Note: If a native tool doesn’t meet your needs, you can create custom tools. Throughout our testing, we found some of the native tools provided most of what we needed but required minor tweaks for our use case. We changed the default behavior for the tools for use with Security Lake data.

Create an output parser

Output parsers are used to instruct the LLM to respond in the desired output format. Although the output parser is optional, it makes sure the LLM response is formatted in a way that can be quickly consumed and is actionable by the user.

Figure 9: LangChain output parser setting

Figure 9: LangChain output parser setting

Adding conversation buffer memory

To make things simpler for the user, previous results should be stored for use in subsequent queries by the Conversational ReAct agent. ConversationBufferMemory provides the capability to maintain state from past conversations and enables the user to ask follow-up questions in the same chat context. For example, if you asked an agent for a list of AWS accounts to focus on, you want your subsequent questions to focus on that same list of AWS accounts instead of writing the values down somewhere and keeping track of it in the next set of questions. There are many other types of memory that can be used to optimize your use cases.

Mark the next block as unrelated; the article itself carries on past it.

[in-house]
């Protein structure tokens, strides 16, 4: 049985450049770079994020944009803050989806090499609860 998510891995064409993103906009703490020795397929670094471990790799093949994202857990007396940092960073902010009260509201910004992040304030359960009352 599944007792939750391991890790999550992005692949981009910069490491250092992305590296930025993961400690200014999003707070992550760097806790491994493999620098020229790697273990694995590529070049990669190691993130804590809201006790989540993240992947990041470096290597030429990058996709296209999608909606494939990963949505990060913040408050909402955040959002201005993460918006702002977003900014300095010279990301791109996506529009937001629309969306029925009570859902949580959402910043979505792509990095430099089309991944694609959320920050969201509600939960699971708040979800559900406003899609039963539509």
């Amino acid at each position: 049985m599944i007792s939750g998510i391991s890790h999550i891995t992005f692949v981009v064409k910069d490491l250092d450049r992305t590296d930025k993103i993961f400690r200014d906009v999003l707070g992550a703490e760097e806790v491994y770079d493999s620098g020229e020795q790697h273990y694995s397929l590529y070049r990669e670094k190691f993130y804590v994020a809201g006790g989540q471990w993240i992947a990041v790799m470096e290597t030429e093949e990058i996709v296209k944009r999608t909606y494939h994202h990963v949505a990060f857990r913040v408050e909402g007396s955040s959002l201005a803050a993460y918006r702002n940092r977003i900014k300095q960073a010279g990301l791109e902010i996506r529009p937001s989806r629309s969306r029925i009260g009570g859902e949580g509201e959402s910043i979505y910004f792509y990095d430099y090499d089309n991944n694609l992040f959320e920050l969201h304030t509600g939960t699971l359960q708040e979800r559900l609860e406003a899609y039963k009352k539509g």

Figure 10: LangChain conversation buffer memory setting

Figure 10: LangChain conversation buffer memory setting

Initialize the agent

At this point, all the appropriate configurations are set and it’s time to load an agent executor by providing a set of tools and a LLM.

  1. tools: List of tools the agent will have access to.
  2. llm: LLM the agent will use.
  3. agent: Agent type to use. If there is no value provided and agent_path is set, the agent used will default to AgentType.ZERO_SHOT_REACT_DESCRIPTION.